|Publication number||US7529850 B2|
|Application number||US 11/077,146|
|Publication date||May 5, 2009|
|Filing date||Mar 11, 2005|
|Priority date||Mar 11, 2005|
|Also published as||US20060206568, US20080162667|
|Publication number||077146, 11077146, US 7529850 B2, US 7529850B2, US-B2-7529850, US7529850 B2, US7529850B2|
|Inventors||Dinesh Chandra Verma, Paridhi Verma|
|Original Assignee||International Business Machines Corporation|
|Export Citation||BiBTeX, EndNote, RefMan|
|Patent Citations (7), Referenced by (25), Classifications (18), Legal Events (5)|
|External Links: USPTO, USPTO Assignment, Espacenet|
1. Field of the Invention
The present invention generally relates to the dissemination of public announcements and, more particularly, to the rapid dissemination of urgent public announcements using client computers connected to a network, including an Internet Protocol-based network such as the Internet or a private Intranet.
2. Background Description
The Emergency Broadcast System is a well-established means for rapid dissemination of urgent public announcements by interrupting regularly scheduled programming on traditional broadcast communications media such as radio and television. Traditional broadcast communications media are well suited for the rapid dissemination of urgent public announcements because the systems employed by such media are characterized by a large number of user terminals (such as radios or television sets) in a concentrated geographic area, which are configured to receive a continuous stream of a relatively limited selection of information content (such as entertainment) from a relatively limited number of transmitters (such as local television or radio stations). In addition, the continuously streaming nature of radio and television means that program interruptions may have an immediate impact on the information content being displayed by a user terminal. Thus, a large number of persons in a given geographic area may be reached almost immediately by interrupting a relatively small amount of television or radio programming.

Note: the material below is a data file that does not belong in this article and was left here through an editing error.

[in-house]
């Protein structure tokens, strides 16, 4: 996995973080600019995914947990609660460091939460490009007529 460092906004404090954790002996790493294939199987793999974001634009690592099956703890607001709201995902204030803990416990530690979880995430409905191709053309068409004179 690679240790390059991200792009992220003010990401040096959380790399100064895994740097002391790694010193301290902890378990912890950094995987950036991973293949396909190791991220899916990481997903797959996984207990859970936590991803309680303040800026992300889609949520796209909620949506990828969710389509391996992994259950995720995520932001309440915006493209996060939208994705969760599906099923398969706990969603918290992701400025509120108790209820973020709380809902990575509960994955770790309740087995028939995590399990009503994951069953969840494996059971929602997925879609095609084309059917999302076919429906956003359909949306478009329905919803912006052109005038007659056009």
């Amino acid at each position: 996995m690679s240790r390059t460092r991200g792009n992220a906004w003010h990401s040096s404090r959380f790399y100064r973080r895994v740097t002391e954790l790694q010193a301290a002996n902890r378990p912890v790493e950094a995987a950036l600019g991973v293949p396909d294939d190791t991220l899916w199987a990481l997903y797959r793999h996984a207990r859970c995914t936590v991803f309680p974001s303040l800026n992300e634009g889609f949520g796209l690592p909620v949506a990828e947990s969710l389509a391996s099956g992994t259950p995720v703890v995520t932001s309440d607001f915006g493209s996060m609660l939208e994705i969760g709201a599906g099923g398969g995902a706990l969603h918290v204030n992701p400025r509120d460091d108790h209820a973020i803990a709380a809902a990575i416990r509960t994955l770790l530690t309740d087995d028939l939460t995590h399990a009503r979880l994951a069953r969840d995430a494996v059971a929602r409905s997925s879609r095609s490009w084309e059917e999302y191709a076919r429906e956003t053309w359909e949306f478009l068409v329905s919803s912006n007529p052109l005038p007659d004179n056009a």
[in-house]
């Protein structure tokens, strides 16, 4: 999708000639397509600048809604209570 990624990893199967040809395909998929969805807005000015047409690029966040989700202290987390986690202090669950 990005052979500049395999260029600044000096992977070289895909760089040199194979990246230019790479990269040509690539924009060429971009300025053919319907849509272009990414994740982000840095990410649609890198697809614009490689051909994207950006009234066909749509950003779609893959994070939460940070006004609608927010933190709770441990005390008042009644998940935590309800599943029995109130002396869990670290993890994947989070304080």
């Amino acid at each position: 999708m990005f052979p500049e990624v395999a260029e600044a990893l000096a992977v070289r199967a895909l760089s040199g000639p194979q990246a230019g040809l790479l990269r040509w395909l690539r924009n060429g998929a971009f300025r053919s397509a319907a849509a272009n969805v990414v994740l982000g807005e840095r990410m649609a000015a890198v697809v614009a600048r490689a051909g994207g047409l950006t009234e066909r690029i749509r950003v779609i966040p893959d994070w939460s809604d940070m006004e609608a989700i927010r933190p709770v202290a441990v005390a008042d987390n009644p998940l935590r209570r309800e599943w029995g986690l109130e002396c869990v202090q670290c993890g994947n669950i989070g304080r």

Increasingly, however, people are spending time using the Internet instead of listening to radio or watching television. As of October, 2004, approximately two-thirds of the U.S. population regularly used the Internet, and the time devoted by average Internet user to the Internet was approximately 1.7 times as much as the time devoted by the average Internet user to watching television.
As radio and television increasingly lose audience to the Internet, communities are experiencing a decline in the number of people who can be reached at any given moment by interrupting regularly scheduled radio or television programming.
Communities are not currently able to disseminate urgent public announcements to persons while they are engaged in operating user terminals to access the Internet, unless there is a radio or television set turned on in the background. Thus, there is an unfilled need for a capability to disseminate urgent public announcements through the Internet, in addition to using conventional radio and television.
Technical differences between the Internet and conventional broadcast media have made it difficult or impossible to establish an Internet equivalent of the Emergency Broadcast System. For example, as noted, radio and television are characterized by a relatively limited number of centralized transmitters broadcasting a continuous stream of a relatively limited selection of entertainment and other information content to a relatively large number of user terminals in a relatively concentrated geographic area.
Unlike radio and television, the Internet is characterized by a relatively large number of geographically dispersed servers providing information content to a relatively small number of user terminals per server, with little or no attention paid to the users' geographic location. Such differences between the Internet and conventional radio or television have made it difficult or impossible to implement an Internet equivalent of the Emergency Broadcast System prior to the present invention.